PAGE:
Young writers – hell, writers of any age! – will forget what makes a great book great and a breathtaking sentence breathtaking.

We’ve already seen this in the romance genre with its endless avalanche of breathless, poorly-written e.l.james-wannabes. And now, with Mr. Penn’s overwritten opus, there’s a strong chance people out there will think THIS is how to write. Heck, even Salman Rushdie gave it a blurb (he claimed Thomas Pynchon would love it) and Sarah Silverman compared it to both Mark Twain AND e.e. cummings!

See the problem here?

Because the Big Houses have placed profit above quality, writers in search of inspiration and readers seeking a great story are inundated with consistent examples of what NOT to do. We are buried under bad sentences and atrocious grammar. An almost careless misuse of words – per Penn’s “an elderly neighbor sits centurion on his porch watching Bob with surreptitious soupçon” (note: that’s not even close to being a wise use of “soupçon”) – and what feels like a wholesale abandonment of cohesive narrative.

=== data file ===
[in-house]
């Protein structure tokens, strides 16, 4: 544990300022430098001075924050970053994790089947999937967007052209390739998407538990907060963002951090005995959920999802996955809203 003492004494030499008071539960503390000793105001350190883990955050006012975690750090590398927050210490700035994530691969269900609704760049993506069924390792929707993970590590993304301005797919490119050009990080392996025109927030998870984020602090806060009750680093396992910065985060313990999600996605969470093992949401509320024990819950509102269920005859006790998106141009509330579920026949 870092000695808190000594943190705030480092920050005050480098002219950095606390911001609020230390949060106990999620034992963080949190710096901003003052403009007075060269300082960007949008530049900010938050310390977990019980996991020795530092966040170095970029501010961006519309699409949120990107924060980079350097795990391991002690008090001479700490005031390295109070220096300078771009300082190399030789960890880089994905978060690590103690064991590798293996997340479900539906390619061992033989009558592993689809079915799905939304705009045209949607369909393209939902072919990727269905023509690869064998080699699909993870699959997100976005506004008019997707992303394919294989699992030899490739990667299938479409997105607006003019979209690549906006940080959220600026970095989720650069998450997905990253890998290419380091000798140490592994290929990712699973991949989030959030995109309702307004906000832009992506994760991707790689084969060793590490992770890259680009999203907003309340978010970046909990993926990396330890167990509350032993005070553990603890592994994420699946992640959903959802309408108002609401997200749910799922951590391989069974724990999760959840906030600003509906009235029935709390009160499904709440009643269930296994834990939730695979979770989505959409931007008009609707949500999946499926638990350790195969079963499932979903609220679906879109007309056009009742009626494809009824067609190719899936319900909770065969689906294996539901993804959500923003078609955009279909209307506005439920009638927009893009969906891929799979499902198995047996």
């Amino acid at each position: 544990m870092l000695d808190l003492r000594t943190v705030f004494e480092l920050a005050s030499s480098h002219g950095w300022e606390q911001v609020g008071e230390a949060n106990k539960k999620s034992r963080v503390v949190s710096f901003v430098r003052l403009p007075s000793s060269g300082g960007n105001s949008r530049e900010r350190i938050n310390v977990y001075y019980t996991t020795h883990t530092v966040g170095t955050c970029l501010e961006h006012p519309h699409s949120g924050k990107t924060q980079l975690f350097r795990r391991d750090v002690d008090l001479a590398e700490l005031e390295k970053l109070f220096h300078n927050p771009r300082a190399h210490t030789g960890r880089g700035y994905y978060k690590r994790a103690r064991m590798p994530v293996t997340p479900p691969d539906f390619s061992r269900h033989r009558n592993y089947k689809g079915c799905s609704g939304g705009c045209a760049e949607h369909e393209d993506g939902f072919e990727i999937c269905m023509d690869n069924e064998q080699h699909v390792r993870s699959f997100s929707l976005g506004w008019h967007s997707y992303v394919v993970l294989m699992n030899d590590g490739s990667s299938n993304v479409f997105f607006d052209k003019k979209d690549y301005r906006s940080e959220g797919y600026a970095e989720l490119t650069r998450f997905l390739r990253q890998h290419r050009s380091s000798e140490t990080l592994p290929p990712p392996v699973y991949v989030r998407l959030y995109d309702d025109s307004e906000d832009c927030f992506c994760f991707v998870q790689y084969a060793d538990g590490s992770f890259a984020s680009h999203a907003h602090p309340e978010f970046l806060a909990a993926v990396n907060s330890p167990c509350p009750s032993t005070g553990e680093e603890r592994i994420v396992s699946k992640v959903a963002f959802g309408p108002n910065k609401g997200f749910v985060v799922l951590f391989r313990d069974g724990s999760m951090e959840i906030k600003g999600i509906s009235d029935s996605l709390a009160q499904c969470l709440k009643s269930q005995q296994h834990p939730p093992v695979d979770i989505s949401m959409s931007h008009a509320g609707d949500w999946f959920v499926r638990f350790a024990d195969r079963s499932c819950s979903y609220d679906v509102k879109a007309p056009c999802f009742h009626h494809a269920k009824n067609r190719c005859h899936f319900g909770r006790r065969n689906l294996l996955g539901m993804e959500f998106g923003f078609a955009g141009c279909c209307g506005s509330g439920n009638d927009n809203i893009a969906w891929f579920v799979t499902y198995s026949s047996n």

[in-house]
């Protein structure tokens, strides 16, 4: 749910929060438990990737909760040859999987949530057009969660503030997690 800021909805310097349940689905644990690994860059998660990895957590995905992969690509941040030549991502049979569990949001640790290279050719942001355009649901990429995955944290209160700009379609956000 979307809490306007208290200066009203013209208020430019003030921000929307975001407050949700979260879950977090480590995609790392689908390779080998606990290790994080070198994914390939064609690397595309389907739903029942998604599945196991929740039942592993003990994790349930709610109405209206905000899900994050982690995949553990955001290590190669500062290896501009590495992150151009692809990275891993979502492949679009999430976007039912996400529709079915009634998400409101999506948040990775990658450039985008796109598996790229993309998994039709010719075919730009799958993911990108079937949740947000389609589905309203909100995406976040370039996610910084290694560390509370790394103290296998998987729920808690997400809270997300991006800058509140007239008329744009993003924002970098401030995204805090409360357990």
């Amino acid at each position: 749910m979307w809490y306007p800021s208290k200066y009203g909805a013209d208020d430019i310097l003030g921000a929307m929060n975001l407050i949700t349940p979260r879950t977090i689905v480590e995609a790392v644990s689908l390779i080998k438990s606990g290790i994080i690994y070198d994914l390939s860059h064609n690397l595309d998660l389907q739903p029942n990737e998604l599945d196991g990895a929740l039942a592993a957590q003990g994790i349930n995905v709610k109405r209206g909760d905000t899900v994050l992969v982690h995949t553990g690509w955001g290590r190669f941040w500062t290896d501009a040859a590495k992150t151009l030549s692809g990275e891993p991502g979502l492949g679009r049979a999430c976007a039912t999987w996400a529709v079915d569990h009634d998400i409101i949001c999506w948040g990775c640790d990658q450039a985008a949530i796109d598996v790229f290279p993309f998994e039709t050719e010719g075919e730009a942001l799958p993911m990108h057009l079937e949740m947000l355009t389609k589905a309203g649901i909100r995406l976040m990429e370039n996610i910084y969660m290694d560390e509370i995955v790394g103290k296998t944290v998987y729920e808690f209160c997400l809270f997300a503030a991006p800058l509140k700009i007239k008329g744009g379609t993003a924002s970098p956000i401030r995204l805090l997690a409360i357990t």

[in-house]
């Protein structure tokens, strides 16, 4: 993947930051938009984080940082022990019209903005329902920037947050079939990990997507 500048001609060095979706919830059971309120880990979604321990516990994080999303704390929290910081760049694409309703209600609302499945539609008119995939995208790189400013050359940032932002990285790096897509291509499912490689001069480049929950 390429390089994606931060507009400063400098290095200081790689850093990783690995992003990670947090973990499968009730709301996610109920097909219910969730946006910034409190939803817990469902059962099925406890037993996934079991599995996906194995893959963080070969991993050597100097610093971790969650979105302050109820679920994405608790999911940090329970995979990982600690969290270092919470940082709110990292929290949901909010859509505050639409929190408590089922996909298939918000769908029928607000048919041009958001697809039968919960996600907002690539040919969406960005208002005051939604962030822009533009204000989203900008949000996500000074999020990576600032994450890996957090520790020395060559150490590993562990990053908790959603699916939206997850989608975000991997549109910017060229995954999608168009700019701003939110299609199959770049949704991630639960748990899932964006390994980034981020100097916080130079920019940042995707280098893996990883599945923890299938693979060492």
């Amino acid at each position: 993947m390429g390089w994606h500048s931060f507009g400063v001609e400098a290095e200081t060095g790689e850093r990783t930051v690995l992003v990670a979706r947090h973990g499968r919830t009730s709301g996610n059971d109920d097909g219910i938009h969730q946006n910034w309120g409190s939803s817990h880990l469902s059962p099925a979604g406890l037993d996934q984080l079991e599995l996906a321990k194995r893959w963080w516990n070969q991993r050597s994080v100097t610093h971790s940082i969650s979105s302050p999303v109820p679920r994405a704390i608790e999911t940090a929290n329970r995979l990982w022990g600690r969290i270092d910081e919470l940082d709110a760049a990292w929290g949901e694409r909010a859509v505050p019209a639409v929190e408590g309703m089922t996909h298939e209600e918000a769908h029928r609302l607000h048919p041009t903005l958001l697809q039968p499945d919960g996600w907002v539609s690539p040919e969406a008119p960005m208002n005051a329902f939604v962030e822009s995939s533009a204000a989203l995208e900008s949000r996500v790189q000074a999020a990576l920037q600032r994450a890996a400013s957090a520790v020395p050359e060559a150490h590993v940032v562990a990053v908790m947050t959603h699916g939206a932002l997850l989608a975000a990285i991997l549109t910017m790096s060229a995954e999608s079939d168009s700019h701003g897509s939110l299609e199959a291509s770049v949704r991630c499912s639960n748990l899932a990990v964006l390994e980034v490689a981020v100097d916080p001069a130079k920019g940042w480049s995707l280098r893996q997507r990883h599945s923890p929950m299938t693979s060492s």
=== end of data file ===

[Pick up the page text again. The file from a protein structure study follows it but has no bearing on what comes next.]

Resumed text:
The awful has become normal.

So, it’s not just Sean Penn’s overwrought disaster of a debut novel. Like I said before, he’s not the problem. The problem is an industry that has the bar set so low that it’s forgotten what good writing, believable characters and a great story are. The problem is an industry that has, I suspect, lost any sense of pride about what lands on the shelf stamped with their name.

And it’s readers who’ve come to not only expect the worst but who support, encourage and applaud it with sales and pithy Five Star reviews.

So, where does this leave writers who can actually write? Who work hard creating stories with an emotional arc? Who wince when they’ve stumbled onto a bad sentence and immediately self-edit it out of existence? Who people their pages with characters who feel real, sound real and, for all you know, could be real because they leap off the page with such sincerity and force?

It leaves us with small, independent publishing houses who care about what they publish. Who aren’t burdened with the massive umbrella of being a corporation and, because of this, know that a few sloppy books could mean the end of them (something the majors apparently don’t consider anymore). Who take a personal interest in their authors, knowing, if their authors feel cherished, their work will reflect that.